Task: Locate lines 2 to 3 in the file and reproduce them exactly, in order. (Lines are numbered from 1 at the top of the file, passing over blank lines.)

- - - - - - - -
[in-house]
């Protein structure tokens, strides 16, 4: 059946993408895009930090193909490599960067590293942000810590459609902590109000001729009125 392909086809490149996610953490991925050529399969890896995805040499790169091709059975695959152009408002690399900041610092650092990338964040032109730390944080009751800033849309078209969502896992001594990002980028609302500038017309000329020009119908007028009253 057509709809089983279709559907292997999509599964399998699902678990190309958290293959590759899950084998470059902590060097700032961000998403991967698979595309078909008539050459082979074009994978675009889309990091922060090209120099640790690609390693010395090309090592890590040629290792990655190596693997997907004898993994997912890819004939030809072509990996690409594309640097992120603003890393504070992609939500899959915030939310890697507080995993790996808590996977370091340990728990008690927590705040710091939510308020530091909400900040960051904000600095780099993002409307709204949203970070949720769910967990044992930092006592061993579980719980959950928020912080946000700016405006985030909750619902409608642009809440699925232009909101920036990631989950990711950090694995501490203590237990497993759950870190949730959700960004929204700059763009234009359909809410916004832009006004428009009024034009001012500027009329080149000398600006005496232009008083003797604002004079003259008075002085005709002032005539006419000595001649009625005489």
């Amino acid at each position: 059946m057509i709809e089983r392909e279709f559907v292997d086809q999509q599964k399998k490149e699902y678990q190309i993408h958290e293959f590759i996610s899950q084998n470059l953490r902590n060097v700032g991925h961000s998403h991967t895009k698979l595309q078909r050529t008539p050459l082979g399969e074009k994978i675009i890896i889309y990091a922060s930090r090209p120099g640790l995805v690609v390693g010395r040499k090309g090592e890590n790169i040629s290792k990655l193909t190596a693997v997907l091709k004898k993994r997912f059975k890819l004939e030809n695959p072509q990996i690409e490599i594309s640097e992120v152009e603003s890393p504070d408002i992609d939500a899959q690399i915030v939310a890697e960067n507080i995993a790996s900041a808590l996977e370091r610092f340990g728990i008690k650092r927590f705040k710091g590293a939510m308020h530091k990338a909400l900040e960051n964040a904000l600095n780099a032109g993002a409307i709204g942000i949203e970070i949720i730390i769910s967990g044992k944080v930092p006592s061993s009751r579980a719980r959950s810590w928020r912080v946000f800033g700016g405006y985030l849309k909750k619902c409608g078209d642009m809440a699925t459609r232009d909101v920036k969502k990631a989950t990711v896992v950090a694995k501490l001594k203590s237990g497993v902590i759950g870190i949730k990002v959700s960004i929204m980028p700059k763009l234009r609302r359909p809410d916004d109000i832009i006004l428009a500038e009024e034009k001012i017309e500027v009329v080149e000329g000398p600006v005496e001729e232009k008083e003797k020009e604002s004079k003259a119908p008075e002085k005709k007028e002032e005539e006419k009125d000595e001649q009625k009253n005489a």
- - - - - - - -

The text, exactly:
């Protein structure tokens, strides 16, 4: 059946993408895009930090193909490599960067590293942000810590459609902590109000001729009125 392909086809490149996610953490991925050529399969890896995805040499790169091709059975695959152009408002690399900041610092650092990338964040032109730390944080009751800033849309078209969502896992001594990002980028609302500038017309000329020009119908007028009253 057509709809089983279709559907292997999509599964399998699902678990190309958290293959590759899950084998470059902590060097700032961000998403991967698979595309078909008539050459082979074009994978675009889309990091922060090209120099640790690609390693010395090309090592890590040629290792990655190596693997997907004898993994997912890819004939030809072509990996690409594309640097992120603003890393504070992609939500899959915030939310890697507080995993790996808590996977370091340990728990008690927590705040710091939510308020530091909400900040960051904000600095780099993002409307709204949203970070949720769910967990044992930092006592061993579980719980959950928020912080946000700016405006985030909750619902409608642009809440699925232009909101920036990631989950990711950090694995501490203590237990497993759950870190949730959700960004929204700059763009234009359909809410916004832009006004428009009024034009001012500027009329080149000398600006005496232009008083003797604002004079003259008075002085005709002032005539006419000595001649009625005489």
């Amino acid at each position: 059946m057509i709809e089983r392909e279709f559907v292997d086809q999509q599964k399998k490149e699902y678990q190309i993408h958290e293959f590759i996610s899950q084998n470059l953490r902590n060097v700032g991925h961000s998403h991967t895009k698979l595309q078909r050529t008539p050459l082979g399969e074009k994978i675009i890896i889309y990091a922060s930090r090209p120099g640790l995805v690609v390693g010395r040499k090309g090592e890590n790169i040629s290792k990655l193909t190596a693997v997907l091709k004898k993994r997912f059975k890819l004939e030809n695959p072509q990996i690409e490599i594309s640097e992120v152009e603003s890393p504070d408002i992609d939500a899959q690399i915030v939310a890697e960067n507080i995993a790996s900041a808590l996977e370091r610092f340990g728990i008690k650092r927590f705040k710091g590293a939510m308020h530091k990338a909400l900040e960051n964040a904000l600095n780099a032109g993002a409307i709204g942000i949203e970070i949720i730390i769910s967990g044992k944080v930092p006592s061993s009751r579980a719980r959950s810590w928020r912080v946000f800033g700016g405006y985030l849309k909750k619902c409608g078209d642009m809440a699925t459609r232009d909101v920036k969502k990631a989950t990711v896992v950090a694995k501490l001594k203590s237990g497993v902590i759950g870190i949730k990002v959700s960004i929204m980028p700059k763009l234009r609302r359909p809410d916004d109000i832009i006004l428009a500038e009024e034009k001012i017309e500027v009329v080149e000329g000398p600006v005496e001729e232009k008083e003797k020009e604002s004079k003259a119908p008075e002085k005709k007028e002032e005539e006419k009125d000595e001649q009625k009253n005489a």